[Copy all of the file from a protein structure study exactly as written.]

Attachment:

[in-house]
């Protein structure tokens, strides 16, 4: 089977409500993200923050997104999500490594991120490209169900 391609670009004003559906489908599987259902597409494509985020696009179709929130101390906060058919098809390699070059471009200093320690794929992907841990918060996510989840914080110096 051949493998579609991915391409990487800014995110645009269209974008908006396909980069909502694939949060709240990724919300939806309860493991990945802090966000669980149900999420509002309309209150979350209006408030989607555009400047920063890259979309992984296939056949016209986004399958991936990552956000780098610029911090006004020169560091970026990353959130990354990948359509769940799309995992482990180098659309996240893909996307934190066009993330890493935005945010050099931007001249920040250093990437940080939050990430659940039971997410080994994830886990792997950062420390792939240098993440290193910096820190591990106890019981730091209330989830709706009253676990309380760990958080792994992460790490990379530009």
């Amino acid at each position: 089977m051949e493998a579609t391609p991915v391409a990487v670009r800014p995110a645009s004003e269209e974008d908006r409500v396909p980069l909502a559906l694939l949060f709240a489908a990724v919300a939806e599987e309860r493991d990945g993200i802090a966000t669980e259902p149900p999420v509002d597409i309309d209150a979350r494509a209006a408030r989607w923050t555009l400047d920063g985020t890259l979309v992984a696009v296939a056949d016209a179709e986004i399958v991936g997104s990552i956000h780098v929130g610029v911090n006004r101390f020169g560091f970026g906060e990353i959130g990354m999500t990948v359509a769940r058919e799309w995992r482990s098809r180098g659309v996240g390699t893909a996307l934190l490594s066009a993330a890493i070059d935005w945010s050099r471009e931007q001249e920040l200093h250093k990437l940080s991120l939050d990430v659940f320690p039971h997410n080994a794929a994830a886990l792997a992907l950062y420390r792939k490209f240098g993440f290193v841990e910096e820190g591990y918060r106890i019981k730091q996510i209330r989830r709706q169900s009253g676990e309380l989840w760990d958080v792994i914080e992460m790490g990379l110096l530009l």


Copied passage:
[in-house]
């Protein structure tokens, strides 16, 4: 089977409500993200923050997104999500490594991120490209169900 391609670009004003559906489908599987259902597409494509985020696009179709929130101390906060058919098809390699070059471009200093320690794929992907841990918060996510989840914080110096 051949493998579609991915391409990487800014995110645009269209974008908006396909980069909502694939949060709240990724919300939806309860493991990945802090966000669980149900999420509002309309209150979350209006408030989607555009400047920063890259979309992984296939056949016209986004399958991936990552956000780098610029911090006004020169560091970026990353959130990354990948359509769940799309995992482990180098659309996240893909996307934190066009993330890493935005945010050099931007001249920040250093990437940080939050990430659940039971997410080994994830886990792997950062420390792939240098993440290193910096820190591990106890019981730091209330989830709706009253676990309380760990958080792994992460790490990379530009």
């Amino acid at each position: 089977m051949e493998a579609t391609p991915v391409a990487v670009r800014p995110a645009s004003e269209e974008d908006r409500v396909p980069l909502a559906l694939l949060f709240a489908a990724v919300a939806e599987e309860r493991d990945g993200i802090a966000t669980e259902p149900p999420v509002d597409i309309d209150a979350r494509a209006a408030r989607w923050t555009l400047d920063g985020t890259l979309v992984a696009v296939a056949d016209a179709e986004i399958v991936g997104s990552i956000h780098v929130g610029v911090n006004r101390f020169g560091f970026g906060e990353i959130g990354m999500t990948v359509a769940r058919e799309w995992r482990s098809r180098g659309v996240g390699t893909a996307l934190l490594s066009a993330a890493i070059d935005w945010s050099r471009e931007q001249e920040l200093h250093k990437l940080s991120l939050d990430v659940f320690p039971h997410n080994a794929a994830a886990l792997a992907l950062y420390r792939k490209f240098g993440f290193v841990e910096e820190g591990y918060r106890i019981k730091q996510i209330r989830r709706q169900s009253g676990e309380l989840w760990d958080v792994i914080e992460m790490g990379l110096l530009l």